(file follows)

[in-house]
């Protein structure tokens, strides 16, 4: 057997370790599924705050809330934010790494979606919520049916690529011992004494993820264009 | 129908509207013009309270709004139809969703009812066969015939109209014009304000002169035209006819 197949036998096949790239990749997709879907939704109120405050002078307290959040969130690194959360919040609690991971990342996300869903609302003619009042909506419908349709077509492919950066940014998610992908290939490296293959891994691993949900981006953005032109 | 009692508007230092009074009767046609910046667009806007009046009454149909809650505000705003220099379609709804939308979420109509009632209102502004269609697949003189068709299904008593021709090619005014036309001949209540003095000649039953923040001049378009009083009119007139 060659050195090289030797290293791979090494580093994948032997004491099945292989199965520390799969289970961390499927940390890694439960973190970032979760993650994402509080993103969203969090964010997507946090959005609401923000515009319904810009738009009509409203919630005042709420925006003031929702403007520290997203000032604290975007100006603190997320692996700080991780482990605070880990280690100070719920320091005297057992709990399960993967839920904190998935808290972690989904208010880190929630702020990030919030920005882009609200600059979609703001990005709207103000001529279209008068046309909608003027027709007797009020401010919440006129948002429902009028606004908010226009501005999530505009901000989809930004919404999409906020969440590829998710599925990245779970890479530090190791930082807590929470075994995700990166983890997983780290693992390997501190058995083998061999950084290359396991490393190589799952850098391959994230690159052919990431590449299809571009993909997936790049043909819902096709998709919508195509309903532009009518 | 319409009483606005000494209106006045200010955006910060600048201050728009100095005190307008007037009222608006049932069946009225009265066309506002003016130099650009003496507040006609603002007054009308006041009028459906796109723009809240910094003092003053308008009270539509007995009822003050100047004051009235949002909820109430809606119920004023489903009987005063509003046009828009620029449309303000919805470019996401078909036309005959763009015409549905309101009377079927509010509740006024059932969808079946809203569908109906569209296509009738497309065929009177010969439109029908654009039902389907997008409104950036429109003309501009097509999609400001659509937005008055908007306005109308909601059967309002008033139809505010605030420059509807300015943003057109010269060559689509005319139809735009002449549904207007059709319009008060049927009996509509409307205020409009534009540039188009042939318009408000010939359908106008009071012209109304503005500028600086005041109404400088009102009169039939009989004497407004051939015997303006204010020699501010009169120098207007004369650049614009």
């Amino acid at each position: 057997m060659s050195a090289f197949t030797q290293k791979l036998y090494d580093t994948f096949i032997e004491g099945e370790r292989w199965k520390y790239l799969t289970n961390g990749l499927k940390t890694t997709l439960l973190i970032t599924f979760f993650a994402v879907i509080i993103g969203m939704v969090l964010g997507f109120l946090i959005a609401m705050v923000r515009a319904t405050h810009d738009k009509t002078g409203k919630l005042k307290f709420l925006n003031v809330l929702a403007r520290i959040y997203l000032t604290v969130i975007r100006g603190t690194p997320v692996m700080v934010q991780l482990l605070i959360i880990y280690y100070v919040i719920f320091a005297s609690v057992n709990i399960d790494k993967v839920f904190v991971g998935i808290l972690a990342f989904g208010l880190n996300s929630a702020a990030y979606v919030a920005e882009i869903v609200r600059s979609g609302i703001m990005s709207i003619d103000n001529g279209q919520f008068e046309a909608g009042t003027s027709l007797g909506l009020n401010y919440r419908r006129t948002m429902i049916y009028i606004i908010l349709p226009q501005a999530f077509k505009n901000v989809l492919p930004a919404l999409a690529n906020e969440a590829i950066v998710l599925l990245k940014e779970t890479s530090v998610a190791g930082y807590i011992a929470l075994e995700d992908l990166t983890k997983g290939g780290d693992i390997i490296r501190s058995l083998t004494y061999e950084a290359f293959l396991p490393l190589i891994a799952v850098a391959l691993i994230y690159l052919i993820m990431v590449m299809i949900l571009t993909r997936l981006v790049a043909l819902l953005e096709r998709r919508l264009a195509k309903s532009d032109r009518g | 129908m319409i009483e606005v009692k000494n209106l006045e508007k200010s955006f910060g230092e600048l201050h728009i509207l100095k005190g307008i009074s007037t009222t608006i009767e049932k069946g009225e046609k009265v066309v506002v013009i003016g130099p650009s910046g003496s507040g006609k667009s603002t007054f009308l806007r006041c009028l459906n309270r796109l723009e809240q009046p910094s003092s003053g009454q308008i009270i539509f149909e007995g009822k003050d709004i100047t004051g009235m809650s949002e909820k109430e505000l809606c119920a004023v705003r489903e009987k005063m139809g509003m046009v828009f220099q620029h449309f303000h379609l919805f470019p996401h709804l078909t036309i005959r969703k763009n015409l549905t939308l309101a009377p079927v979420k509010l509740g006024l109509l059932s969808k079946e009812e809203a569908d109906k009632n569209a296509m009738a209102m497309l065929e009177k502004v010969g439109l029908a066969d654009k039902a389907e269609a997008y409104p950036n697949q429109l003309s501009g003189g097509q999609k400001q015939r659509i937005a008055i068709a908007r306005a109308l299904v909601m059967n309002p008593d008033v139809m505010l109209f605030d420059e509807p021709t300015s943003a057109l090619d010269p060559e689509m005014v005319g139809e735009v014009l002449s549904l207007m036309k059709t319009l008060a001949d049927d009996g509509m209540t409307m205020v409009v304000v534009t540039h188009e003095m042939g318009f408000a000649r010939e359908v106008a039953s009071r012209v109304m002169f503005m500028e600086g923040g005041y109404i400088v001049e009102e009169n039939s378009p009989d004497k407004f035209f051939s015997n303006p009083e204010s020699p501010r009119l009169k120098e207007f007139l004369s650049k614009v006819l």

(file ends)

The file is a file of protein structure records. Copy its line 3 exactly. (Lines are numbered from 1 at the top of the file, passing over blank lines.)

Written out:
């Amino acid at each position: 057997m060659s050195a090289f197949t030797q290293k791979l036998y090494d580093t994948f096949i032997e004491g099945e370790r292989w199965k520390y790239l799969t289970n961390g990749l499927k940390t890694t997709l439960l973190i970032t599924f979760f993650a994402v879907i509080i993103g969203m939704v969090l964010g997507f109120l946090i959005a609401m705050v923000r515009a319904t405050h810009d738009k009509t002078g409203k919630l005042k307290f709420l925006n003031v809330l929702a403007r520290i959040y997203l000032t604290v969130i975007r100006g603190t690194p997320v692996m700080v934010q991780l482990l605070i959360i880990y280690y100070v919040i719920f320091a005297s609690v057992n709990i399960d790494k993967v839920f904190v991971g998935i808290l972690a990342f989904g208010l880190n996300s929630a702020a990030y979606v919030a920005e882009i869903v609200r600059s979609g609302i703001m990005s709207i003619d103000n001529g279209q919520f008068e046309a909608g009042t003027s027709l007797g909506l009020n401010y919440r419908r006129t948002m429902i049916y009028i606004i908010l349709p226009q501005a999530f077509k505009n901000v989809l492919p930004a919404l999409a690529n906020e969440a590829i950066v998710l599925l990245k940014e779970t890479s530090v998610a190791g930082y807590i011992a929470l075994e995700d992908l990166t983890k997983g290939g780290d693992i390997i490296r501190s058995l083998t004494y061999e950084a290359f293959l396991p490393l190589i891994a799952v850098a391959l691993i994230y690159l052919i993820m990431v590449m299809i949900l571009t993909r997936l981006v790049a043909l819902l953005e096709r998709r919508l264009a195509k309903s532009d032109r009518g | 129908m319409i009483e606005v009692k000494n209106l006045e508007k200010s955006f910060g230092e600048l201050h728009i509207l100095k005190g307008i009074s007037t009222t608006i009767e049932k069946g009225e046609k009265v066309v506002v013009i003016g130099p650009s910046g003496s507040g006609k667009s603002t007054f009308l806007r006041c009028l459906n309270r796109l723009e809240q009046p910094s003092s003053g009454q308008i009270i539509f149909e007995g009822k003050d709004i100047t004051g009235m809650s949002e909820k109430e505000l809606c119920a004023v705003r489903e009987k005063m139809g509003m046009v828009f220099q620029h449309f303000h379609l919805f470019p996401h709804l078909t036309i005959r969703k763009n015409l549905t939308l309101a009377p079927v979420k509010l509740g006024l109509l059932s969808k079946e009812e809203a569908d109906k009632n569209a296509m009738a209102m497309l065929e009177k502004v010969g439109l029908a066969d654009k039902a389907e269609a997008y409104p950036n697949q429109l003309s501009g003189g097509q999609k400001q015939r659509i937005a008055i068709a908007r306005a109308l299904v909601m059967n309002p008593d008033v139809m505010l109209f605030d420059e509807p021709t300015s943003a057109l090619d010269p060559e689509m005014v005319g139809e735009v014009l002449s549904l207007m036309k059709t319009l008060a001949d049927d009996g509509m209540t409307m205020v409009v304000v534009t540039h188009e003095m042939g318009f408000a000649r010939e359908v106008a039953s009071r012209v109304m002169f503005m500028e600086g923040g005041y109404i400088v001049e009102e009169n039939s378009p009989d004497k407004f035209f051939s015997n303006p009083e204010s020699p501010r009119l009169k120098e207007f007139l004369s650049k614009v006819l």